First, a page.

Pocket-lint is supported by its readers. When you buy through links on our site, we may earn an affiliate commission. Learn more

(Pocket-lint) - Andy Rubin has gone from leading Android OS to engineering droids at Google.

Rubin confirmed in an interview with The New York Times that he is now spearheading a robotics division at Google. It's a new project considered to be one of Google's long-term "moonshot" programs. Other moonshot ideas from Google have included self-driving cars and Google Glass.

Google has bought seven robotics companies as of late to get the upper-hand in the droid space, though don't expect a Rosie from The Jetsons-like robot any time soon. Rubin is simply focusing on robots for manufacturing purposes at the moment. That's a plausible goal, too. Manufacturing is an industry where current robots can do everything from welding to precise placing of parts.

"Like any moonshot, you have to think of time as a factor. We need enough runway and a 10-year vision," Rubin said, noting that the project is lengthy because it involves both hardware and software development. "We're building systems, so one team will be able to understand the whole stack."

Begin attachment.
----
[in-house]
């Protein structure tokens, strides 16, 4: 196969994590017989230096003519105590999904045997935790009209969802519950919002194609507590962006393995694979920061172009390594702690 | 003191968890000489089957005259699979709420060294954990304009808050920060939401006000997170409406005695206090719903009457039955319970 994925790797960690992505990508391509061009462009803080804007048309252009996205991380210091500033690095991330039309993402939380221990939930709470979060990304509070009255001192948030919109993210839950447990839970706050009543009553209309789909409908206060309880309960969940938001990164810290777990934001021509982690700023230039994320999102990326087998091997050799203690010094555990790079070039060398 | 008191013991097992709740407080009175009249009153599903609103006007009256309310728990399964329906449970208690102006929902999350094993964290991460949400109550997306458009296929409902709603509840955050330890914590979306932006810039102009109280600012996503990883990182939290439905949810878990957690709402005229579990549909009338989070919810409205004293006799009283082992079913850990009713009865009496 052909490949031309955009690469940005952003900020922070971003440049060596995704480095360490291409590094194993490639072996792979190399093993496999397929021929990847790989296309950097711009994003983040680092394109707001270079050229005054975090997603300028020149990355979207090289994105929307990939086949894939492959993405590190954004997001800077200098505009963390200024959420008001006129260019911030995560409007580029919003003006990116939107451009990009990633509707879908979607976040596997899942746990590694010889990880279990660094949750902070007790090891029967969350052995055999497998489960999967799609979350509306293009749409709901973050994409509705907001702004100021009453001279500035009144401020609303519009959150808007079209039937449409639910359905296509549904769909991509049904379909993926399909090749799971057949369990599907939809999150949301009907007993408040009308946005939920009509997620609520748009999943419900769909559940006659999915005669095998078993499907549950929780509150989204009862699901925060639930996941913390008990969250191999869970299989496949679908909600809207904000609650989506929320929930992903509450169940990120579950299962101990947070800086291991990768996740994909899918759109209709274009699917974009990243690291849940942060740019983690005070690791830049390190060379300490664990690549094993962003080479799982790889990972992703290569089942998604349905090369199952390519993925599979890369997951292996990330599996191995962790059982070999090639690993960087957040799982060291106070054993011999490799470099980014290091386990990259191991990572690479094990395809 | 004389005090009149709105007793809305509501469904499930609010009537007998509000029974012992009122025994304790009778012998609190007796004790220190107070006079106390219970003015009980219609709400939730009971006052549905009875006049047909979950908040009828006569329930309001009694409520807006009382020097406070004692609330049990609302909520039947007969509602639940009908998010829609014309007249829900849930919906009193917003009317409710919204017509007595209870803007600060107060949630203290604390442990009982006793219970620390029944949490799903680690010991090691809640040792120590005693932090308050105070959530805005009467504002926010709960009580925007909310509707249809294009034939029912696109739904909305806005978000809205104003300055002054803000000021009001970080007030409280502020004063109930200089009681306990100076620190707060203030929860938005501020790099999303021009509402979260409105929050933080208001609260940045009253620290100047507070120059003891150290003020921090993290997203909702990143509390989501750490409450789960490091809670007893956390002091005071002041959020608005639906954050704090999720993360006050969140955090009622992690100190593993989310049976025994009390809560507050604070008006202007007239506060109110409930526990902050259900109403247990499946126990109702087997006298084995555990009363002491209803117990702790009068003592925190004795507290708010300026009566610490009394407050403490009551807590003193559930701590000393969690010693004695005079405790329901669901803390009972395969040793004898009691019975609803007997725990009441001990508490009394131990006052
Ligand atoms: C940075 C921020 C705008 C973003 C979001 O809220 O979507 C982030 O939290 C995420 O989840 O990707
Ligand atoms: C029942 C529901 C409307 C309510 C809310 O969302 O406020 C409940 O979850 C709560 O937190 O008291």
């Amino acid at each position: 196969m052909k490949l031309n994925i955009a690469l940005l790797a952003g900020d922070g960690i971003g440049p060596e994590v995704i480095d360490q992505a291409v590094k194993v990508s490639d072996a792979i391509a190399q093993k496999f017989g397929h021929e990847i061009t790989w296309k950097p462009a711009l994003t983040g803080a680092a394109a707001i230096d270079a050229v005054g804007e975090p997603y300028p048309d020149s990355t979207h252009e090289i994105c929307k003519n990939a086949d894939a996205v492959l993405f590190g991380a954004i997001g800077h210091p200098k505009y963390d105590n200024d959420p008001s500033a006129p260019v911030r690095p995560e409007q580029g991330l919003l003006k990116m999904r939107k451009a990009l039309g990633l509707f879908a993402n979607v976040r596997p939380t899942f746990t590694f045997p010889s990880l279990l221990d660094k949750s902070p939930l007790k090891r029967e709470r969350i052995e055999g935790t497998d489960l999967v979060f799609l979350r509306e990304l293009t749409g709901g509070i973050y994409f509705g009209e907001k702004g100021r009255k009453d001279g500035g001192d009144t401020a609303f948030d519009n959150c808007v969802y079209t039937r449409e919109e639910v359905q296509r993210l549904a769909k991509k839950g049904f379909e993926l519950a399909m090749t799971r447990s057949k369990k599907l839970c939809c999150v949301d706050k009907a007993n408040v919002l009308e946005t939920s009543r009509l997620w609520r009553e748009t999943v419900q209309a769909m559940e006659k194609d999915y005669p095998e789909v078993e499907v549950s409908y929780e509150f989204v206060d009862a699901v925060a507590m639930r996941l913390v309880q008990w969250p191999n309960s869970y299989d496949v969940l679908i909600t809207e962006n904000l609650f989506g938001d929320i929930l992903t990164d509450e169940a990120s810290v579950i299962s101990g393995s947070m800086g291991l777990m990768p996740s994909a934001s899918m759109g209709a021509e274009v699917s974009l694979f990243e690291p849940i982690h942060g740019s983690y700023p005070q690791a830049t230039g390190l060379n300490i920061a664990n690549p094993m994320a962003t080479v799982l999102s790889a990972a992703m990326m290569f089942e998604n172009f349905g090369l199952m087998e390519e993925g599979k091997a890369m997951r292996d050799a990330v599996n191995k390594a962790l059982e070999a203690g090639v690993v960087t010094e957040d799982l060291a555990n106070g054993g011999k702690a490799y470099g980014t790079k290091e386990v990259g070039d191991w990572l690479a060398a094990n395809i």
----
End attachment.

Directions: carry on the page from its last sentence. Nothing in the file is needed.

Larry Page, CEO of Google, shared The New York Times article on his Google+ profile and gushed about Rubin's moonshot endeavour despite the decade-long wait. "His last big bet, Android, started off as a crazy idea that ended up putting a supercomputer in hundreds of millions of pockets," Page wrote. "It is still very early days for this, but I can't wait to see the progress." 

READ: UPS reportedly building delivery drones - like Amazon - behind closed doors

Rubin's announcement comes just a few days after Amazon and UPS made headlines, revealing they are working on aerial drones for speedy parcel delivery. This recent interest in bots suggests many major companies are looking beyond computers-for-pockets and really thinking about automatons as a useful technology for consumers.

Still, we've only just heard about plans and dreams. Product stages are a long way away and might not ever come to fruition. But it's nice to imagine all the possibilities while we wait.

Writing by Elyse Betters. Originally published on 5 December 2013.